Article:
Repeated PCM Failure

Jeff Diagnostician Cathedral City, California Posted   Latest   Edited  
Question
Driveability
2006 Jeep Grand Cherokee Limited 4.7L (N) 5-spd (545RFE)—1J4HS58N26C288082
P0882 - TCM Power Input Signal Low
P0846 - Transmission Fluid Pressure Sensor/Switch "B" Circuit Range/Performance
P0871 - Transmission Fluid Pressure Sensor/Switch "C" Circuit Range/Performance
P0988 - Transmission Fluid Pressure Sensor/Switch "E" Circuit Range/Performance
P0876 - Transmission Fluid Pressure Sensor/Switch "D" Circuit Range/Performance

This Jeep is a first time customer referred by our trans shop , Also including the listed codes it has original vin mismatch codes, loss of comm with ecm tcm codes spread out through all the modules. Initially had no scan tool communication with the tcm and Ecm and no voltage on the SCI lines at the aldl , after unplugging the ecm for testing and plugging it back in I got scan tool comms back. I chased the listed trouble codes down to the TCM/ECM wasnt powering up the TCM relay. Looks like I have a bad ECM , customer informs us that this is his 2nd ECM and they only last about 3 years each. I havent gotten to load test the power and ground yet BUT I did capture some interesting waveforms from ground , while it is running, there appears to be a voltage spike that coincides with the ignition events , I have channels hooked up to the alt to look at the diodes , the #1 coil primary , the ground and a low amp wave form of the Ignition coils. Im gonna look into this further on Wed when I get back from Vacation if they approve more time. Anyone seen this before ? or have any thoughts on the scope wave forms ?

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Albin Diagnostician
Leavenworth, Washington
Albin Default
 

The voltage spike on the ground is interesting. Where do you have your ground lead hooked? I think a trace of the voltage supply to the ignition coils would be in order. Over the years, the only thing I have ever seen that would cause voltage spikes like is some very high resistance in the ignition secondary. From memory, there should be a capacitor on each cylinder bank that is hooked to the…

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Jeff Diagnostician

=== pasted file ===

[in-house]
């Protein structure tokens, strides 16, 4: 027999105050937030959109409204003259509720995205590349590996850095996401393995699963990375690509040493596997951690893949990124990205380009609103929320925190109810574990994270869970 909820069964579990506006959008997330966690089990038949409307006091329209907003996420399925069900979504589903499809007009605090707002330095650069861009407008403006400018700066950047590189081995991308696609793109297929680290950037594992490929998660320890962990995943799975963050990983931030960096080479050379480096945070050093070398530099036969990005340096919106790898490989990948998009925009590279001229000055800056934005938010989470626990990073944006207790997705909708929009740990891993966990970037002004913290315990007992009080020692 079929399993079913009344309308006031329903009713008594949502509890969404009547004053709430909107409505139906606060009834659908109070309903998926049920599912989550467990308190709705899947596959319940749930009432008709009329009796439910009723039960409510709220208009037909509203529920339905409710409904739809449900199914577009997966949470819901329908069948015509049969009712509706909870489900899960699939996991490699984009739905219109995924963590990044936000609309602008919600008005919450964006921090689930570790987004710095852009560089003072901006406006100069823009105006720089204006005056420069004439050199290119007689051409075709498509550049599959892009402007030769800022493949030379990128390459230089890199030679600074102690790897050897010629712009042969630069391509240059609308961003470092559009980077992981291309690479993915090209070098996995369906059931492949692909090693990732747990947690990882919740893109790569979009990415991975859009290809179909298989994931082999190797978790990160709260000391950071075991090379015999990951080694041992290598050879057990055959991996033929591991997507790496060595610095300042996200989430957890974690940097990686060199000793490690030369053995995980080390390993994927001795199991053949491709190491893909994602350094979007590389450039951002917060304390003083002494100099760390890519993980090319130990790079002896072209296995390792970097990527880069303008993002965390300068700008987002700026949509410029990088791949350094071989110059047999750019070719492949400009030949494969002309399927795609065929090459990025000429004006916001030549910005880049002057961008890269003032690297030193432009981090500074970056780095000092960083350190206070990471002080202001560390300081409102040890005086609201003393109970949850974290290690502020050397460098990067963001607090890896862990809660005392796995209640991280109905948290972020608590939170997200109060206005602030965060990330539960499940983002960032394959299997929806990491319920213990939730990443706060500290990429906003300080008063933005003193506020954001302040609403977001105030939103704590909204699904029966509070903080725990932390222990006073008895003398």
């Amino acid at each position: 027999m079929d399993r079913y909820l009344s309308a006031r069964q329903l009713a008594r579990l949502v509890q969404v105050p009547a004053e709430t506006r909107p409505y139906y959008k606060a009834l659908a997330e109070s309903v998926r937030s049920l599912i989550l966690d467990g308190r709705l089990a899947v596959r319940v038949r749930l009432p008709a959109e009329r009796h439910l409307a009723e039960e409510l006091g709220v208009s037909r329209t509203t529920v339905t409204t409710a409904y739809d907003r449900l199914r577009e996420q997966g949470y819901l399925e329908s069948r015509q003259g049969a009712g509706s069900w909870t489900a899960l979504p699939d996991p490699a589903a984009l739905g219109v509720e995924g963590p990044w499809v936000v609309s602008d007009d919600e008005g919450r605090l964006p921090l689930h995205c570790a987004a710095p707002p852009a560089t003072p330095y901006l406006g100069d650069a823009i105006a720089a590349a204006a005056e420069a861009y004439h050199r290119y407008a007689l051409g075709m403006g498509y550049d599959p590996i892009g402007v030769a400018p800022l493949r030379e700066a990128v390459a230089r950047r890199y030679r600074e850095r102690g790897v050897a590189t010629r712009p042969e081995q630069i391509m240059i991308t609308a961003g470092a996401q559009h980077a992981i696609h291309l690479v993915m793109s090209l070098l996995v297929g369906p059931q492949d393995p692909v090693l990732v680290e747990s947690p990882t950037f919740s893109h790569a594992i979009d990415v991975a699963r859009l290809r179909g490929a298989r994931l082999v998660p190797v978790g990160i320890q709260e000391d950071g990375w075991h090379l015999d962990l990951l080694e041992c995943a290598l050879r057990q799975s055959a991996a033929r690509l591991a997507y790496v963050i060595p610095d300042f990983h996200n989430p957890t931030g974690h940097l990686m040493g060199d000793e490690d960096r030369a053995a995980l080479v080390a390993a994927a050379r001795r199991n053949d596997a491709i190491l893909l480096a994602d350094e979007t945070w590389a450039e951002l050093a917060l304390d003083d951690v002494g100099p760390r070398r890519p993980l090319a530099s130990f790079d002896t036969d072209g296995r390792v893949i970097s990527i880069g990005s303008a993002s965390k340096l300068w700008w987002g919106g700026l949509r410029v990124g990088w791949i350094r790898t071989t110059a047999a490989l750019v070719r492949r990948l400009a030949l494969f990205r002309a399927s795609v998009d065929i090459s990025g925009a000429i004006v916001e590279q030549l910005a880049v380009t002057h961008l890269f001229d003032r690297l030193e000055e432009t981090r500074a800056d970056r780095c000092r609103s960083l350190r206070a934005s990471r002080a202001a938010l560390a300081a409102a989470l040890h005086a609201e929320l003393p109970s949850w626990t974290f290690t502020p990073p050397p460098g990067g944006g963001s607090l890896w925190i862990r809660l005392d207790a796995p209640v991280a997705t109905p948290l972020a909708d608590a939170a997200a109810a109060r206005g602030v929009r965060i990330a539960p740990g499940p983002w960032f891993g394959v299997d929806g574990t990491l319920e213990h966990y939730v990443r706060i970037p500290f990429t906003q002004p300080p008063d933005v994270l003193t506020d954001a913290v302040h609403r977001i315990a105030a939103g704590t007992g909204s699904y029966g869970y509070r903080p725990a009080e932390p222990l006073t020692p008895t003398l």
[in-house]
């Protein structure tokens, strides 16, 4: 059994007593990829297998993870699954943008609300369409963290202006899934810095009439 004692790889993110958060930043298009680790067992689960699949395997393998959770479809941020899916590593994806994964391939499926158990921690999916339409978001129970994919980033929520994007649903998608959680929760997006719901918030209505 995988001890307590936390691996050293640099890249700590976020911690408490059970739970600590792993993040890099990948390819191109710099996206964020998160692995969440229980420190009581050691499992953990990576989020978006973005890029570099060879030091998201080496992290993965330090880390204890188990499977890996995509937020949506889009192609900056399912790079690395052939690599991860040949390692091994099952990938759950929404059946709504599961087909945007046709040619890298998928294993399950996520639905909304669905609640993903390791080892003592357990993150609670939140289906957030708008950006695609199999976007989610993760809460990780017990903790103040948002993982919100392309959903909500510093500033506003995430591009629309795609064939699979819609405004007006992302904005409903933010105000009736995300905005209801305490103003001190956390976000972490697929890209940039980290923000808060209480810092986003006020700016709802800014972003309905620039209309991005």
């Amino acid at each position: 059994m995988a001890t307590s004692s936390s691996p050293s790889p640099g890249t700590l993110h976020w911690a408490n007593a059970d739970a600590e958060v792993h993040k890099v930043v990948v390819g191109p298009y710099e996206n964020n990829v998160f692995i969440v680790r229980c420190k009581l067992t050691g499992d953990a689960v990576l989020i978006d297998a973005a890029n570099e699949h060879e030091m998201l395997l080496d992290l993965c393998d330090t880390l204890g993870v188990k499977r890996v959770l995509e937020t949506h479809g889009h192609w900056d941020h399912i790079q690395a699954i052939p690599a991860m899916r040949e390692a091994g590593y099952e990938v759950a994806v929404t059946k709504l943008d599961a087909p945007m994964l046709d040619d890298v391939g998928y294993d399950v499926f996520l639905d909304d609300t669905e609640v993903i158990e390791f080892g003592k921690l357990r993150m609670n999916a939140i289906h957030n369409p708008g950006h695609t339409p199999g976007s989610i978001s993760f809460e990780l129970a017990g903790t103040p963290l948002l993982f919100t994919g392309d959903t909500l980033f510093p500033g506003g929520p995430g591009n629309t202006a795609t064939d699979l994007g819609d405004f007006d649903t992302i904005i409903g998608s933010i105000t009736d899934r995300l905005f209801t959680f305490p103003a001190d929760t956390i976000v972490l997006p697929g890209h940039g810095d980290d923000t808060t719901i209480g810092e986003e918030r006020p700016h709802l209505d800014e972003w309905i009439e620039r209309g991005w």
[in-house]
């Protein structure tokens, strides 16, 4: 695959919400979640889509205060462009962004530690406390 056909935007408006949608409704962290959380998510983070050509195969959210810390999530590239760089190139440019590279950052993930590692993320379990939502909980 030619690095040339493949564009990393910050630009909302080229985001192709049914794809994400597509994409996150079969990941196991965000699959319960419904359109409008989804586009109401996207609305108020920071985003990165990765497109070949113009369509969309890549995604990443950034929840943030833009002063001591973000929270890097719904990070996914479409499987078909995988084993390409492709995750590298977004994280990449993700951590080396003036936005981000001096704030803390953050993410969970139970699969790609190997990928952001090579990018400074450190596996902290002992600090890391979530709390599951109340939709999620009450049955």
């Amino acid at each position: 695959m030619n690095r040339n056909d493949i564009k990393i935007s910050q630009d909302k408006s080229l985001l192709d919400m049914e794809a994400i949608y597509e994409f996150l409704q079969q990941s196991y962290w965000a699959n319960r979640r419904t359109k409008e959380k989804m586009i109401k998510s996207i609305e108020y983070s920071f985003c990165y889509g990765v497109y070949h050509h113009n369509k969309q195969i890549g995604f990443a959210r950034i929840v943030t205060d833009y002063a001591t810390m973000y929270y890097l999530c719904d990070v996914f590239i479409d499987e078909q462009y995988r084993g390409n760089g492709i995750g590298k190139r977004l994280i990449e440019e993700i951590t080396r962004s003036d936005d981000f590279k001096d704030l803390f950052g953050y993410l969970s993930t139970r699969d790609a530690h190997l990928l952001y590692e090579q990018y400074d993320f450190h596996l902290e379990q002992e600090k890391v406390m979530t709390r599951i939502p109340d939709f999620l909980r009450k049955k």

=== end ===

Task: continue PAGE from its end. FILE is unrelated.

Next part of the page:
Cathedral City, California
Jeff Default
   

That ground is at the battery , but it's the same every where I hook it to , capacitors came to mind as well but I didnt see any on the wiring diagram (doesnt mean there not there ) you mentioned high resistance in the secondary which makes me think I read somewhere about Chrysler spark plugs causing weird electrical issues. I have channel D set to AC and on the Alternator post and you can see…

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Geoff Diagnostician
Lahaina, Hawaii
Geoff Default
 

Although ignition spikes are always visible on the ground, (and a good trick to ID a misfire), spiking to 13 volts is crazy bad for an ECM I think. Around that time-frame there are numerous cases of mystery stalls with no DTC set, all from ignition spikes. IIRC there was even a TSB basically stating to make darn sure all the spark plugs are 100% correct OE for the application. Pretty sure they…

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Robert Diagnostician
Fair Oaks, California
Robert Default
 

Had a Durango that had trans codes and blown fuse for the transmission. After replacing the fuse and trying to trace the short, Lost communication with the ECM/TCM. Turned out the wiring harness down by the trans had the insulation on the wires disintegrate inside the tape. Wires shorted together and fried the ECM. Fixed the harness and replaced the ECM and all was good. Good luck!

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Robert Diagnostician
Fair Oaks, California
Robert Default
 

I see igniton spikes on sensor waveforms all the time with the scope. Ignition creates alot of electrical noise that can be transferred to other circuits with induction. Could be just the way your leads are run in the engine bay. I use them for diagnostics sometimes to see if there is spark while using the channel for other signals.

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Dave Mobile Technician
Ironton, Ohio
Dave Default
 

I have seen the same problem, but the short would take out a pcm at the first key cycle. His problem is way more intermittent.. I have seen a lot of Chrysler ecm failures that were due to cracks in the circuit board. Flexing the connector can sometimes make the problem appear and disappear.

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Robert Diagnostician
Fair Oaks, California
Robert Default
 

This vehicle had been having transmission issues and blew the fuse a few times before coming into the shop. I hooked up my short detection tool that pulses to find the short. Even though the computer was not turned on by the time I found the short the computer was fried and the truck would not start and no communication with the ECM. With all the trans codes I would take a good look at the…

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